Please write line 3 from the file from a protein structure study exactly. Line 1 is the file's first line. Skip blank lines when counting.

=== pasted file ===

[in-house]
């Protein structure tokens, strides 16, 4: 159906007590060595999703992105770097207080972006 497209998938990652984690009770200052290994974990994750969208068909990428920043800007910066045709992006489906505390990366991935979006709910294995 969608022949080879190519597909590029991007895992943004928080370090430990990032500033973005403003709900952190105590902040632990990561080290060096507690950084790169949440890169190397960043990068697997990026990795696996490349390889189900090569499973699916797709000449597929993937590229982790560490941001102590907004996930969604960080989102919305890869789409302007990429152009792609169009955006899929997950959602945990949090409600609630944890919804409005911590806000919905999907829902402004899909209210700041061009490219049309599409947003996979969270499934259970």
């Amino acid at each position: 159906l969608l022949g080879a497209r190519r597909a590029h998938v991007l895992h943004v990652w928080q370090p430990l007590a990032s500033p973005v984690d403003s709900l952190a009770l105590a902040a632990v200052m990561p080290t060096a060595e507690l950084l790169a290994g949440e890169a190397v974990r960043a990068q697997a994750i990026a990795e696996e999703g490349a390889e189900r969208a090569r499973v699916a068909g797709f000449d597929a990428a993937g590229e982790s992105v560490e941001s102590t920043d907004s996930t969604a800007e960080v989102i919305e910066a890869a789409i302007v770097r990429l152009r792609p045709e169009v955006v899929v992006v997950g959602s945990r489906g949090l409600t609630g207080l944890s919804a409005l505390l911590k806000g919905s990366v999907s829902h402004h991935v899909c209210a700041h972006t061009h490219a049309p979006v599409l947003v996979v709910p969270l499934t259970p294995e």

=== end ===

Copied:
């Amino acid at each position: 159906l969608l022949g080879a497209r190519r597909a590029h998938v991007l895992h943004v990652w928080q370090p430990l007590a990032s500033p973005v984690d403003s709900l952190a009770l105590a902040a632990v200052m990561p080290t060096a060595e507690l950084l790169a290994g949440e890169a190397v974990r960043a990068q697997a994750i990026a990795e696996e999703g490349a390889e189900r969208a090569r499973v699916a068909g797709f000449d597929a990428a993937g590229e982790s992105v560490e941001s102590t920043d907004s996930t969604a800007e960080v989102i919305e910066a890869a789409i302007v770097r990429l152009r792609p045709e169009v955006v899929v992006v997950g959602s945990r489906g949090l409600t609630g207080l944890s919804a409005l505390l911590k806000g919905s990366v999907s829902h402004h991935v899909c209210a700041h972006t061009h490219a049309p979006v599409l947003v996979v709910p969270l499934t259970p294995e």